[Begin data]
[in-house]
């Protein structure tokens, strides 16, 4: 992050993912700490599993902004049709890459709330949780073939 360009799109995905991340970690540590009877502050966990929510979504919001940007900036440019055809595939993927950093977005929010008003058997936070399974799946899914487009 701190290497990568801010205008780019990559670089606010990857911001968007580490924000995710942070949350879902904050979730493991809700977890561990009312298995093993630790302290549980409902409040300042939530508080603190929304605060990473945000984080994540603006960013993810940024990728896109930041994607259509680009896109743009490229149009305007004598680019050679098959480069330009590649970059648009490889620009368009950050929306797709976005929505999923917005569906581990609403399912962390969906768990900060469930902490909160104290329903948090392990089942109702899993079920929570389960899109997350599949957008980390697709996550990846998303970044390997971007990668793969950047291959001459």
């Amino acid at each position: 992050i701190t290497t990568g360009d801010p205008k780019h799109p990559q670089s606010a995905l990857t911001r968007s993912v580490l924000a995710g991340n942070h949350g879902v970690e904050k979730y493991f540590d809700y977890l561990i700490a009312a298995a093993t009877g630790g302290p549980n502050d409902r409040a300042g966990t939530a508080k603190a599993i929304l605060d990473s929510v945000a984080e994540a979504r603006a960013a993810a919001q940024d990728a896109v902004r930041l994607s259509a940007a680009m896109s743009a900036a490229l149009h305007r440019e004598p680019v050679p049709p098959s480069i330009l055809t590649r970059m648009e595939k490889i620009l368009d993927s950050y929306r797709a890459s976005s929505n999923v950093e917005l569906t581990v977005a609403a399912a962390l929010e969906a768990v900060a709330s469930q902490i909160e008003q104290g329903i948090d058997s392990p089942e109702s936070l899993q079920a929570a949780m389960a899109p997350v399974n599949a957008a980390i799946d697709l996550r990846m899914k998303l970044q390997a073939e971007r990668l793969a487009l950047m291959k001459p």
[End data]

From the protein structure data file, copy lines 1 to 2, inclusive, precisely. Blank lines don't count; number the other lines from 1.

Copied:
[in-house]
């Protein structure tokens, strides 16, 4: 992050993912700490599993902004049709890459709330949780073939 360009799109995905991340970690540590009877502050966990929510979504919001940007900036440019055809595939993927950093977005929010008003058997936070399974799946899914487009 701190290497990568801010205008780019990559670089606010990857911001968007580490924000995710942070949350879902904050979730493991809700977890561990009312298995093993630790302290549980409902409040300042939530508080603190929304605060990473945000984080994540603006960013993810940024990728896109930041994607259509680009896109743009490229149009305007004598680019050679098959480069330009590649970059648009490889620009368009950050929306797709976005929505999923917005569906581990609403399912962390969906768990900060469930902490909160104290329903948090392990089942109702899993079920929570389960899109997350599949957008980390697709996550990846998303970044390997971007990668793969950047291959001459």